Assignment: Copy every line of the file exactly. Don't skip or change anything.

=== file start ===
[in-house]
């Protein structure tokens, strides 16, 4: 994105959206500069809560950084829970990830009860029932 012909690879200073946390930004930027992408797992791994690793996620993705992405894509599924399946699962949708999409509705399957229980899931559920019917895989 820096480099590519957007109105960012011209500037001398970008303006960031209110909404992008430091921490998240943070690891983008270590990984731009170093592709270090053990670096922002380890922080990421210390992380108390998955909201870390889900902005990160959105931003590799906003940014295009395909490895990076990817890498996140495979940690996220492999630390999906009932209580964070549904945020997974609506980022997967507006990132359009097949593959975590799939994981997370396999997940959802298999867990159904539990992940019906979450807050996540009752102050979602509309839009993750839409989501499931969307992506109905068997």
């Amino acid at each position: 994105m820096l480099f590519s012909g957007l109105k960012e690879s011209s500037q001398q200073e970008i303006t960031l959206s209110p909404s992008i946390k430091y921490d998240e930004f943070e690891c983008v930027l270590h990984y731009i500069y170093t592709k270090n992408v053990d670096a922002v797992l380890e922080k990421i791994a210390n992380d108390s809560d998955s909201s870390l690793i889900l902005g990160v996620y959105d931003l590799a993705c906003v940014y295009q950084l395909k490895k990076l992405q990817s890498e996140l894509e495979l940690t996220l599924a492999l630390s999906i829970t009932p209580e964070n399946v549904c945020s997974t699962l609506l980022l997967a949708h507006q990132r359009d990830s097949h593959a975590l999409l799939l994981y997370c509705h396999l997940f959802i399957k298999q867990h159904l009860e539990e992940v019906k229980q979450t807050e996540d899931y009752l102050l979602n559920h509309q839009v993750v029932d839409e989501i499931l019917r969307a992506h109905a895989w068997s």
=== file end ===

[in-house]
């Protein structure tokens, strides 16, 4: 994105959206500069809560950084829970990830009860029932 012909690879200073946390930004930027992408797992791994690793996620993705992405894509599924399946699962949708999409509705399957229980899931559920019917895989 820096480099590519957007109105960012011209500037001398970008303006960031209110909404992008430091921490998240943070690891983008270590990984731009170093592709270090053990670096922002380890922080990421210390992380108390998955909201870390889900902005990160959105931003590799906003940014295009395909490895990076990817890498996140495979940690996220492999630390999906009932209580964070549904945020997974609506980022997967507006990132359009097949593959975590799939994981997370396999997940959802298999867990159904539990992940019906979450807050996540009752102050979602509309839009993750839409989501499931969307992506109905068997």
């Amino acid at each position: 994105m820096l480099f590519s012909g957007l109105k960012e690879s011209s500037q001398q200073e970008i303006t960031l959206s209110p909404s992008i946390k430091y921490d998240e930004f943070e690891c983008v930027l270590h990984y731009i500069y170093t592709k270090n992408v053990d670096a922002v797992l380890e922080k990421i791994a210390n992380d108390s809560d998955s909201s870390l690793i889900l902005g990160v996620y959105d931003l590799a993705c906003v940014y295009q950084l395909k490895k990076l992405q990817s890498e996140l894509e495979l940690t996220l599924a492999l630390s999906i829970t009932p209580e964070n399946v549904c945020s997974t699962l609506l980022l997967a949708h507006q990132r359009d990830s097949h593959a975590l999409l799939l994981y997370c509705h396999l997940f959802i399957k298999q867990h159904l009860e539990e992940v019906k229980q979450t807050e996540d899931y009752l102050l979602n559920h509309q839009v993750v029932d839409e989501i499931l019917r969307a992506h109905a895989w068997s």